Populations at Risk Across the Life-span: Population Studies
Health Promotores' Perceptions of their Communities' Health Needs, Knowledge, and Resource Needs in Rural Nicaragua
Article first published online: 26 AUG 2012
© 2012 Wiley Periodicals, Inc.
Public Health Nursing
Volume 30, Issue 2, pages 94–105, March/April 2013
How to Cite
McDermott-Levy, R. and Weatherbie, K. (2013), Health Promotores' Perceptions of their Communities' Health Needs, Knowledge, and Resource Needs in Rural Nicaragua. Public Health Nursing, 30: 94–105. doi: 10.1111/j.1525-1446.2012.01047.x
- Issue published online: 4 MAR 2013
- Article first published online: 26 AUG 2012
- community health workers;
- health promoters;
This study was conducted to determine rural Nicaraguan health promotores' perceptions of their community's health problems, their self-identified learning needs, and resource needs. Despite the valuable contributions of promotores, there is limited research regarding unpaid volunteer promotores' perceptions of their needs in providing care to remote communities.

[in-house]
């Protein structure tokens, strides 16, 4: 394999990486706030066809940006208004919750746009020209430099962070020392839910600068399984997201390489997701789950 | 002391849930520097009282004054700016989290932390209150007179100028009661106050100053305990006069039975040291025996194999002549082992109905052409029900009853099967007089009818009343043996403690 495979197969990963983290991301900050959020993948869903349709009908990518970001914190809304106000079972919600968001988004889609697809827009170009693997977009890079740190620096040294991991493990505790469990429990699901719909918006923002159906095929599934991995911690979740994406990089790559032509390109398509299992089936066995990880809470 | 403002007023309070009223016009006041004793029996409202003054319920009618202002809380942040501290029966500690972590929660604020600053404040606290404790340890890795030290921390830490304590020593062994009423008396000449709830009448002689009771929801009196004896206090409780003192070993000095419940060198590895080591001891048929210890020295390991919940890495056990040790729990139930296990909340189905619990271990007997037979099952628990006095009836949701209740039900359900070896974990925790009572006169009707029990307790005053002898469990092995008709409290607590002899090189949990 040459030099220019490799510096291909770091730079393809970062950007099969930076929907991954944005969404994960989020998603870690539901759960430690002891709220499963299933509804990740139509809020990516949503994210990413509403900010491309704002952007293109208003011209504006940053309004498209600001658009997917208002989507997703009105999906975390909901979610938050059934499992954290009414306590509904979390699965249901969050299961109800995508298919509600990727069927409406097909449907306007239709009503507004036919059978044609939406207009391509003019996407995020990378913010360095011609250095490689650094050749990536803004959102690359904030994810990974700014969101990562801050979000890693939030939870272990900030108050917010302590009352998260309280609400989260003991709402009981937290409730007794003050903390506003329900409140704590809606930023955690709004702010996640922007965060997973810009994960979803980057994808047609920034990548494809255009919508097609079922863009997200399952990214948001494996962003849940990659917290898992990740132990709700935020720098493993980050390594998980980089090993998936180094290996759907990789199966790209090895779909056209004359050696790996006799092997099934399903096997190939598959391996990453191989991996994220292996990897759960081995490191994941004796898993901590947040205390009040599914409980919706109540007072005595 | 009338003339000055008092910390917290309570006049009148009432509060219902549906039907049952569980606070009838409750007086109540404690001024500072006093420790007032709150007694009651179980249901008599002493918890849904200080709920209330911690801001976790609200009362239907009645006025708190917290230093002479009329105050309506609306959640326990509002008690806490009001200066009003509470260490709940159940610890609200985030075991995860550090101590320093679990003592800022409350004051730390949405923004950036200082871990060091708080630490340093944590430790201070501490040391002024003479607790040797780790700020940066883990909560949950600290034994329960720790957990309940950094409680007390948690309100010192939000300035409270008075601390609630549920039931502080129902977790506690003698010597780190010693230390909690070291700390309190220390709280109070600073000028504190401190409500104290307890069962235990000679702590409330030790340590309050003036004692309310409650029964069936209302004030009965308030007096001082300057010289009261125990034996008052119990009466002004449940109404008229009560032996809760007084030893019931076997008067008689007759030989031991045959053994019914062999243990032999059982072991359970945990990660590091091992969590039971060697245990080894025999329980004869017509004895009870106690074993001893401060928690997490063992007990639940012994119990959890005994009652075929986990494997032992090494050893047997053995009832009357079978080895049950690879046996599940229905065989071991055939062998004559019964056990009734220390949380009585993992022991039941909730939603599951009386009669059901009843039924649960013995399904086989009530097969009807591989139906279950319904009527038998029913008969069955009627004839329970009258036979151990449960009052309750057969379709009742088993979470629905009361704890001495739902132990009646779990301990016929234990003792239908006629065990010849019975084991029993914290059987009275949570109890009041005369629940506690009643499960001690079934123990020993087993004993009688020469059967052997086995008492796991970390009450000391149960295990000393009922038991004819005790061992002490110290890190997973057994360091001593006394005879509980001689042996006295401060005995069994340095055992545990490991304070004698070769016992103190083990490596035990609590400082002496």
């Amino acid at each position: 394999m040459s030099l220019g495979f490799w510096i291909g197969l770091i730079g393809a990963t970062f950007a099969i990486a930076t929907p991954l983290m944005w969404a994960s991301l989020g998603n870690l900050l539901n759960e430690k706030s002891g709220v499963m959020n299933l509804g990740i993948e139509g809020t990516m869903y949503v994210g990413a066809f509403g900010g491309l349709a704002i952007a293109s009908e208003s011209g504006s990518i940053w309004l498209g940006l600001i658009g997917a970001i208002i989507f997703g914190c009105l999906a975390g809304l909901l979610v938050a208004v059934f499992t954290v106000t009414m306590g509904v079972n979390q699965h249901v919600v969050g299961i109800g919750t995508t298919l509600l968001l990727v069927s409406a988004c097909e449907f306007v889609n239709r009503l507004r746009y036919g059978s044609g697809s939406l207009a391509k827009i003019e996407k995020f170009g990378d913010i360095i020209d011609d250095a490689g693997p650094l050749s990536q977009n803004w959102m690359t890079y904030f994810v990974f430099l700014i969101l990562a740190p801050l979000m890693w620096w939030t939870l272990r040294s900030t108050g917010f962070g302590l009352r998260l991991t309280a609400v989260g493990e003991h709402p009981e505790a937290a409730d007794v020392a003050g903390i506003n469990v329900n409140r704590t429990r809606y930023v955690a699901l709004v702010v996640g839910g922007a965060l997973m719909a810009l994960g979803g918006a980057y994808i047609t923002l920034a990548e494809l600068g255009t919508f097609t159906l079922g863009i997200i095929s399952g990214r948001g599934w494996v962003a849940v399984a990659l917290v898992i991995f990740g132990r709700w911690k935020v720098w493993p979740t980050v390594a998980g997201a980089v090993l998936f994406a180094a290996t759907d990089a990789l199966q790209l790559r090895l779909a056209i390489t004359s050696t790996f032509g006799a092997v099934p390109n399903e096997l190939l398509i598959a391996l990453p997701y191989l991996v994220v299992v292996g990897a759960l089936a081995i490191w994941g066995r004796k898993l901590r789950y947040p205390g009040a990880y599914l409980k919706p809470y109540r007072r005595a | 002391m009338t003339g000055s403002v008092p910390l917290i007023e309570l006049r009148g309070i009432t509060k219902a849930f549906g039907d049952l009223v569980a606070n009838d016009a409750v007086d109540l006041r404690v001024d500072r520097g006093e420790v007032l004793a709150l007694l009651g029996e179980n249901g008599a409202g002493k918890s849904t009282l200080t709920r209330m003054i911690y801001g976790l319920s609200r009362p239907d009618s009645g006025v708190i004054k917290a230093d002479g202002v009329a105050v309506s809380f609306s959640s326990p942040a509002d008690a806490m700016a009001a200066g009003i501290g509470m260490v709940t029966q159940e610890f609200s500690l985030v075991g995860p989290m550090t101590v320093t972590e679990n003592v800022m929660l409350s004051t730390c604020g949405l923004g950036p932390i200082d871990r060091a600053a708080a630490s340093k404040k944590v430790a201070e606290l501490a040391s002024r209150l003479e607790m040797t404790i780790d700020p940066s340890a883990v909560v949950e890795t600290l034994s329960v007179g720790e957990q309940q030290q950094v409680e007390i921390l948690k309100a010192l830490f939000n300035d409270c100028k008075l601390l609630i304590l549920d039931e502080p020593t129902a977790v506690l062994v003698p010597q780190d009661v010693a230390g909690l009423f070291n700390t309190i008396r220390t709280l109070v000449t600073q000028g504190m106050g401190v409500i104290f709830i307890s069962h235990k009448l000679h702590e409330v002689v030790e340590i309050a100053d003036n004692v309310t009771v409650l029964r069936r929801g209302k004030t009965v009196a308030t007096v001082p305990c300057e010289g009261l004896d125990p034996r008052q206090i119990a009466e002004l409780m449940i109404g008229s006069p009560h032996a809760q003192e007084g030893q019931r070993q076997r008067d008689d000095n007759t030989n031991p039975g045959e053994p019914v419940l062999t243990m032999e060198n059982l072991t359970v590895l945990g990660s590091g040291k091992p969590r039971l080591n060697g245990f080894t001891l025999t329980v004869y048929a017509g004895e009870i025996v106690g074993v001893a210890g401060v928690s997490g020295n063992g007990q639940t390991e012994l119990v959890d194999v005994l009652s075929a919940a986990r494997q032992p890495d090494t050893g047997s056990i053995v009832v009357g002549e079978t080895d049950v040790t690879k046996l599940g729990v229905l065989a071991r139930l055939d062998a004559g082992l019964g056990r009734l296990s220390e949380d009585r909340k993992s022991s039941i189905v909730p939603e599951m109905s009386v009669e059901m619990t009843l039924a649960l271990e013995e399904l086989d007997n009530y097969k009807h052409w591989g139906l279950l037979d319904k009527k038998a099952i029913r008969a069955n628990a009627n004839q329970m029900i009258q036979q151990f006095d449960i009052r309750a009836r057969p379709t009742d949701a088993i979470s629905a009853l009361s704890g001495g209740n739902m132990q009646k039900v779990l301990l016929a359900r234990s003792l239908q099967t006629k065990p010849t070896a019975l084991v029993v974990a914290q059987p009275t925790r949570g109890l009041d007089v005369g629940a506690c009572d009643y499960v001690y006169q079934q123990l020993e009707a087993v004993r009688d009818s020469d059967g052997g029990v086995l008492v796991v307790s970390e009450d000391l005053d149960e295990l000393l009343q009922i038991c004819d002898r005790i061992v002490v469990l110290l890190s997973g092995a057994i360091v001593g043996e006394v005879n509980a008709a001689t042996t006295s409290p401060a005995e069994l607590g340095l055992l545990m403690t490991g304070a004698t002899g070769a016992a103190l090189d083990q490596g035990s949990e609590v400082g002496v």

Design and Sample
A qualitative descriptive study of 13 unpaid, volunteer promotores in Waslala, Nicaragua, was conducted.
Data were collected during individual interviews with seven promotores and two focus groups with 13 promotores. Data were analyzed by reading verbatim transcripts repeatedly and establishing general themes. Promotores confirmed the findings.
Waslalan promotores described a synergy of traditional folk health beliefs and natural practices along with use of modern medications while working to meet the health needs of their communities. Without much formal training, the promotores used public health strategies to influence health behaviors and address health disparities in the communities they serve. Serving their communities and God were their motivation in their work.
Recommendations include supporting efforts to meet promotores' needs regarding community health education with messages from community leaders and nurses, finding methods to financially compensate promotores, and including promotores in health program planning and evaluation.